According to The Telegraph, the villa had 20 to 25 rooms on the ground floor and was built sometime between 175 AD and 220 AD. It was repeatedly re-modeled right up until the mid- 4th century.
Exploration of the site at Deverill Villa revealed the surviving sections of walls measuring 1.5 meters (4.92 feet) in height. A mosaic formed a part of the grand villa, which is believed to have been three-storeys high, with grounds extending over 100 meters (328.08 feet) in width and length. It was accidentally discovered by Luke Irwin, a rug designer. He was installing electric cables in a barn in 2015 when he uncovered a mosaic near the foundations. It appeared to be in remarkably good condition, so Mr. Irwin called the Wiltshire Archaeology Service.
The Roman mosaic Mr. Irwin found in his backyard. (Youtube/Luke Irwin Rugs)The Roman villa was found under the backyard of Mr. Irwin’s 17th century house after an eight-day archaeological dig sponsored by Historic England and the local Salisbury Museum. Apart from the mosaic and ruined walls, the researchers from Salisbury discovered many precious artifacts, which may provide more information about life in the area during the 3rd century AD.
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The discovery also contained a perfectly preserved Roman well, underfloor heating pipes, and the stone coffin of a Roman child. The coffin had long been used by the inhabitants of the house as a flower pot. Oyster shells were also unearthed - which were transported over 45 miles (72.42 km) from the coast. This discovery confirms that the villa was a home of an important and wealthy family.''This site has not been touched since its collapse 1400 years ago and, as such, is of enormous importance. Without question, this is a hugely valuable site in terms of research, with incredible potential. The discovery of such an elaborate and extraordinarily well-preserved villa, undamaged by agriculture for over 1500 years, is unparalleled in recent years. Overall, the excellent preservation, large scale and complexity of this site present a unique opportunity to understand Roman and post-Roman Britain.''
The child’s stone coffin. (News.com.au)The recently discovered villa is very similar to another one that was found in 1864 at Chedworth, in Gloucestershire. That one was fully excavated, put on display and acquired by the National Trust in 1924. The Chedworth villa was built as a dwelling around the three sides of a country yard. It had a beautiful mosaic floor, and two separate bathing suites. Like the Deverill Villa, it also belonged to a wealthy and important family.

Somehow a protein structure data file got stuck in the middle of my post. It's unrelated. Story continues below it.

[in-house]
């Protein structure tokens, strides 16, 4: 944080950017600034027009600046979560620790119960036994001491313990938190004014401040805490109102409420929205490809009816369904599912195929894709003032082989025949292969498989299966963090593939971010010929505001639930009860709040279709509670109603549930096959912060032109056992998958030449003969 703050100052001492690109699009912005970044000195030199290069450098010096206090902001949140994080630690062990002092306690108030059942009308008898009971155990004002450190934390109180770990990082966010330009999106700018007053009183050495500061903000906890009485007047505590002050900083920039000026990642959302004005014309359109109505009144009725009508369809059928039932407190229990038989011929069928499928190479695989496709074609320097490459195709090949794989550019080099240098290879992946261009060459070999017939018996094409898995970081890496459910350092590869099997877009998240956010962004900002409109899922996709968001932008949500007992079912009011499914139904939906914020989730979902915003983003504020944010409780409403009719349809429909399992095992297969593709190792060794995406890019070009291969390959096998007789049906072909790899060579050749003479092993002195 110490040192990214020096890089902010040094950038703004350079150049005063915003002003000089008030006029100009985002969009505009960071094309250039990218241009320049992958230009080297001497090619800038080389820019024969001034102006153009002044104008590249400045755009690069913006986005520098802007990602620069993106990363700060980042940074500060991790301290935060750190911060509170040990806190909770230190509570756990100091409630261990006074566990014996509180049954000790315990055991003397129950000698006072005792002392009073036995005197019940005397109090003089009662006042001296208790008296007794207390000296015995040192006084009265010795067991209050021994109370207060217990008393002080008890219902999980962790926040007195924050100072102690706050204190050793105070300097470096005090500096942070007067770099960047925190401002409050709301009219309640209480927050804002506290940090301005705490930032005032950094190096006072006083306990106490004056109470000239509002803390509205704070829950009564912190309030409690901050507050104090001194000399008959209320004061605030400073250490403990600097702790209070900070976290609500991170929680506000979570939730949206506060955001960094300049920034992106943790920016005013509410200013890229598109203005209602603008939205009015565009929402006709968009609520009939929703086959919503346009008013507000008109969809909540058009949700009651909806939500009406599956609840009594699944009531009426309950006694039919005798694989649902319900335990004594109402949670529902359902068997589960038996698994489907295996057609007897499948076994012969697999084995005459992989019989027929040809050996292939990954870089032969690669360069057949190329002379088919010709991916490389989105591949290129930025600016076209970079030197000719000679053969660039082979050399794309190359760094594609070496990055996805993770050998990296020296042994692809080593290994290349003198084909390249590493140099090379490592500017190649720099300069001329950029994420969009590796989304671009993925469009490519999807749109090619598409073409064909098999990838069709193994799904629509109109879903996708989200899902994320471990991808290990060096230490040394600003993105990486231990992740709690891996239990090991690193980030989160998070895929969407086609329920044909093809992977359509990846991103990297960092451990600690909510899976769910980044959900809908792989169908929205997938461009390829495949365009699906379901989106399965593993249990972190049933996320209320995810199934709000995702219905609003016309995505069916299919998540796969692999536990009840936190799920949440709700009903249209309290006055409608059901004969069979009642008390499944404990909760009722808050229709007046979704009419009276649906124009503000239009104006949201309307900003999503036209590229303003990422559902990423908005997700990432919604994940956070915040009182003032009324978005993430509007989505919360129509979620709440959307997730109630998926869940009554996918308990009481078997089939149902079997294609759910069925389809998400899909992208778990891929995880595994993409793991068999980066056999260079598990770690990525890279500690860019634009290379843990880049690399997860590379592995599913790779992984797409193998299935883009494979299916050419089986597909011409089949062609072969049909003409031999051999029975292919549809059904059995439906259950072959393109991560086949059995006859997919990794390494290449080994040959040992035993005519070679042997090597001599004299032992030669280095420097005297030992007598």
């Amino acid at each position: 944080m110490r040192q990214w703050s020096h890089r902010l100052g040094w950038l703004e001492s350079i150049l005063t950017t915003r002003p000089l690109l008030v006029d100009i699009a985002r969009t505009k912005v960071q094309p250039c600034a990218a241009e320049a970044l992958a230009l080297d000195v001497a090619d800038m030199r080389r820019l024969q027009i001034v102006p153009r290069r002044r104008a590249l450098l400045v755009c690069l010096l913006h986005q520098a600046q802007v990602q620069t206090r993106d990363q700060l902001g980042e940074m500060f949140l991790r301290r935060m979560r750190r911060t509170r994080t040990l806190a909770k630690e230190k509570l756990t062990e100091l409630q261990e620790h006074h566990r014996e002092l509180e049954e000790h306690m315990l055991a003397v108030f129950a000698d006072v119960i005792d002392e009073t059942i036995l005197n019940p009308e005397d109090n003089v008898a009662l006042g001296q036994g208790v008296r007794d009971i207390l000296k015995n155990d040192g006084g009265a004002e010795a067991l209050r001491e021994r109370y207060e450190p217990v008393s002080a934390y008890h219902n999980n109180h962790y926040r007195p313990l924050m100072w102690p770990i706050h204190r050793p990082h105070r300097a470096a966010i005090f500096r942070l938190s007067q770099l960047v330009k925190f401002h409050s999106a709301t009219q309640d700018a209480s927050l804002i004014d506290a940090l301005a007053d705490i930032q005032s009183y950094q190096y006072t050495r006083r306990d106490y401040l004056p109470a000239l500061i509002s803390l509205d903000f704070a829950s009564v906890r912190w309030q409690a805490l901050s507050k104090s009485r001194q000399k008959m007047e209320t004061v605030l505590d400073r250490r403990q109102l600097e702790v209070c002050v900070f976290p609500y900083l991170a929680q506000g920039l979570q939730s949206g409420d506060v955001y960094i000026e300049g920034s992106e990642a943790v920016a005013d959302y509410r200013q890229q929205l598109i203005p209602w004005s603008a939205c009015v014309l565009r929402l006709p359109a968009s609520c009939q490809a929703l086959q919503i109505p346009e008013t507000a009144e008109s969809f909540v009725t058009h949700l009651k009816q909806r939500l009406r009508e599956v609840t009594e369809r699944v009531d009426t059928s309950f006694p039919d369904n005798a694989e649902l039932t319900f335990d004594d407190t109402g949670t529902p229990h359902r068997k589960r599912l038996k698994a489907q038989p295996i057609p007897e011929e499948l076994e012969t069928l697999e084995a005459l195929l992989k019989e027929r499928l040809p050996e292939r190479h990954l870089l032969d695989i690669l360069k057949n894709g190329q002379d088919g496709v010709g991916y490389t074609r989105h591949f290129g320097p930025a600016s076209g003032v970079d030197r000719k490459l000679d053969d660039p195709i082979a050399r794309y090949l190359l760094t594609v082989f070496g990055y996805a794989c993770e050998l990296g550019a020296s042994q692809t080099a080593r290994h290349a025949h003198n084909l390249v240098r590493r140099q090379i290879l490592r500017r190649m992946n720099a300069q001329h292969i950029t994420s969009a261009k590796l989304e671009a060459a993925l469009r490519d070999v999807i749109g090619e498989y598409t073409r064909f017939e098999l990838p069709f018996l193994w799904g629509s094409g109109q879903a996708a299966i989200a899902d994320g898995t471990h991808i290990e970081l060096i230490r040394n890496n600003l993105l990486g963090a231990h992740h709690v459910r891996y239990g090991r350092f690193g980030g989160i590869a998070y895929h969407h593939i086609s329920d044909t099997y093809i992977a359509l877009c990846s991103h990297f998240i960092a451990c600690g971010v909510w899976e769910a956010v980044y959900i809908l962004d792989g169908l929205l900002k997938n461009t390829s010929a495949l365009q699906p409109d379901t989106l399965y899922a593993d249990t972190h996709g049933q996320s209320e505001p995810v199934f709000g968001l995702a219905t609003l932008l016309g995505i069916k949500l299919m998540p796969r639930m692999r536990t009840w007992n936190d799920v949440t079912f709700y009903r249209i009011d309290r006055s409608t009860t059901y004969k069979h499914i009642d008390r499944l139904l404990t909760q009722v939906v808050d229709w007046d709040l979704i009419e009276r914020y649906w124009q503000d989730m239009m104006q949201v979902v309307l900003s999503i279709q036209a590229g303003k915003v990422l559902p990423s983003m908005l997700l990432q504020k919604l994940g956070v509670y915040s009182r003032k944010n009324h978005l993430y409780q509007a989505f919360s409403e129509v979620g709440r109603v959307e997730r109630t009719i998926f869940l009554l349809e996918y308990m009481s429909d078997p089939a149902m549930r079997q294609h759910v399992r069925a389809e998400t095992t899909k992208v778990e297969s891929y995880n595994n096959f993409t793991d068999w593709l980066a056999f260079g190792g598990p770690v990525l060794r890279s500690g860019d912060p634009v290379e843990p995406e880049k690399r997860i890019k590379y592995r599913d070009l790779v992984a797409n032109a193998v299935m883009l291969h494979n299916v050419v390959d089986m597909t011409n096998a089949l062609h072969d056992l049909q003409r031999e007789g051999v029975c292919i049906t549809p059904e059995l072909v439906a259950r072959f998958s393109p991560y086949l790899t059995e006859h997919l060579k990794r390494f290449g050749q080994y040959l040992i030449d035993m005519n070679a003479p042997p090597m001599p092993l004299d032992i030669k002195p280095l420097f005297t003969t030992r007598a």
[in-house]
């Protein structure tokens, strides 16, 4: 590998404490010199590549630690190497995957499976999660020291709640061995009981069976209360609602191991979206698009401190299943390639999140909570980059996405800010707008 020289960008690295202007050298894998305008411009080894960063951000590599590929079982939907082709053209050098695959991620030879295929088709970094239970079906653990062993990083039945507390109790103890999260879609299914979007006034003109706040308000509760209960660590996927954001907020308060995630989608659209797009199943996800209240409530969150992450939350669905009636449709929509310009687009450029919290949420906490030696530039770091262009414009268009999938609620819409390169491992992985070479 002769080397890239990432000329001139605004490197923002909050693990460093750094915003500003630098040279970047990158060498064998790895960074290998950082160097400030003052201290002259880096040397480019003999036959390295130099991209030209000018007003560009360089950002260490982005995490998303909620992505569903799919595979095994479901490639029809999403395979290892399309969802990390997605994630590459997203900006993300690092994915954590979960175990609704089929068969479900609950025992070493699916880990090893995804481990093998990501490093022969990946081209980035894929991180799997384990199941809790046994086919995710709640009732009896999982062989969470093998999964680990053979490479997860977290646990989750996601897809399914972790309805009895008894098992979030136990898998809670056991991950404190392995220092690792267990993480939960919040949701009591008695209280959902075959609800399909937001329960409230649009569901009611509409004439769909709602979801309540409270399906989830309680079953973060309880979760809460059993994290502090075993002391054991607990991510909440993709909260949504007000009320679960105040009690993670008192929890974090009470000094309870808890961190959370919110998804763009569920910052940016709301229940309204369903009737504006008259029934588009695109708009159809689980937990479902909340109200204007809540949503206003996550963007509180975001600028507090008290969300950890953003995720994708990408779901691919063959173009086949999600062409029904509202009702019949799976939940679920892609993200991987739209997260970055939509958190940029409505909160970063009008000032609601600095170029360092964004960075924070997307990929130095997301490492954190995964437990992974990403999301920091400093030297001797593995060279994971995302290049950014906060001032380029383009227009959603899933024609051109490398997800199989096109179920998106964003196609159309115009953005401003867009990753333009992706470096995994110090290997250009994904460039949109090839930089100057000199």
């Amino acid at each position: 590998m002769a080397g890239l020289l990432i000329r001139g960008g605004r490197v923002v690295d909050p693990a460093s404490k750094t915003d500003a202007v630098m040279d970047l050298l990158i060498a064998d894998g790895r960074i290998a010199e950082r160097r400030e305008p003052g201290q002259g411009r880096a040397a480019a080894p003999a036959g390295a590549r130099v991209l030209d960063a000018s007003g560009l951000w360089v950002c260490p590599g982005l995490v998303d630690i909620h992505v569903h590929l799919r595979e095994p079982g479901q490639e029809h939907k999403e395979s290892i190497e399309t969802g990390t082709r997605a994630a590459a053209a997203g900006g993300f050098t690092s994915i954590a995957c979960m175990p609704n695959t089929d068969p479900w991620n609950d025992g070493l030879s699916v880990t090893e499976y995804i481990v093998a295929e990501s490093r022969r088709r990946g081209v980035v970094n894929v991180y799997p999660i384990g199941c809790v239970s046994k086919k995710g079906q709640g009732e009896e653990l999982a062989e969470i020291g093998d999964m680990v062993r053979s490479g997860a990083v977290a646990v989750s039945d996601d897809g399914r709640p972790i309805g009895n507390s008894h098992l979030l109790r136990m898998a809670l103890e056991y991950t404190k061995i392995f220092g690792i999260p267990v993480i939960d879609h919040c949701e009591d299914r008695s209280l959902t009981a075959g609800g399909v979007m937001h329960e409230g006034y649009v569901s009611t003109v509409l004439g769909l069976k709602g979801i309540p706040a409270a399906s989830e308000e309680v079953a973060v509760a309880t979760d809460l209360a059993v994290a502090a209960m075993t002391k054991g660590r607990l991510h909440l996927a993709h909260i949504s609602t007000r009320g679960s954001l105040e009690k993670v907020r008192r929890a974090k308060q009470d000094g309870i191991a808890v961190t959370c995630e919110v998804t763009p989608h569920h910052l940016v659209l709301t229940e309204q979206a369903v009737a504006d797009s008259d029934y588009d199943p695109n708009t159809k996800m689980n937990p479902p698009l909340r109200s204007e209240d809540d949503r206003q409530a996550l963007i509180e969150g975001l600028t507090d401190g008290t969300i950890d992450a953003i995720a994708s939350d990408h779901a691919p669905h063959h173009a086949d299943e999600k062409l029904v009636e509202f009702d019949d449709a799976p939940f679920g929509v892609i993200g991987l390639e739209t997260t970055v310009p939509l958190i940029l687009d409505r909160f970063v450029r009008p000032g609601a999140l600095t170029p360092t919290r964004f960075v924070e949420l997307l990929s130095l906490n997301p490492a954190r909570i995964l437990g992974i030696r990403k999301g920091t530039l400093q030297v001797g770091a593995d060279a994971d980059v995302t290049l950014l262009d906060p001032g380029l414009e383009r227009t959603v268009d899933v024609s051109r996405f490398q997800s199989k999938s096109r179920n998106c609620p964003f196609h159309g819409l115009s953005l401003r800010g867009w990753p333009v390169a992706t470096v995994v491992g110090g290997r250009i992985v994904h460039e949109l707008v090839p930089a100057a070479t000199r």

The researchers from Salisbury believe that it is possible the villa could have been a private property of at least one of the Roman Emperors. As Simon Sebag Montefiore, one of Britain’s leading historians said: "This remarkable Roman villa, with its baths and mosaics uncovered by chance, is a large, important and very exciting discovery that reveals so much about the luxurious lifestyle of a rich Romano British family at the height of the empire.''
Screenshot showting the Roman villa as rendered by a video artist, based on the discoveries made at the site. (Youtube/Luke Irwin Rugs)Unfortunately, the excavations could not be completed, because the cost of a full excavation and preservation of such a place would be too high. The researchers would like to go back and carry out more grids, but it would cost hundreds of thousands of pounds. The Salisbury Museum decided that until they find more money, the villa and its mosaic had to be re-buried and grassed over to protect them from the elements.
However, even if it became financially possible to complete the dig, Mr. Irwin does not want his garden turned into a museum.
Well preserved Roman villas have been found in many of the former domains of the Roman Empire. In southern Europe, a number of them are now open-air museums. One of the most spectacular is located in Rabaçal, Portugal, 12 kilometers (7.46 miles) away from Conimbriga. The Roman housing complex was excavated in 1984. It was inhabited until around the 6th century AD, and currently it is used as a museum, which protects the remarkable set of mosaics that decorated the villa. The designs have African and Oriental influences, something unique in the art of this period in Portugal. They present seasons, quadriga mosaics, female figures, and vegetable and geometric compositions.
Featured Image: Excavations at the site of the Roman villa. Source: Youtube/Luke Irwin Rugs
By Natalia Klimczak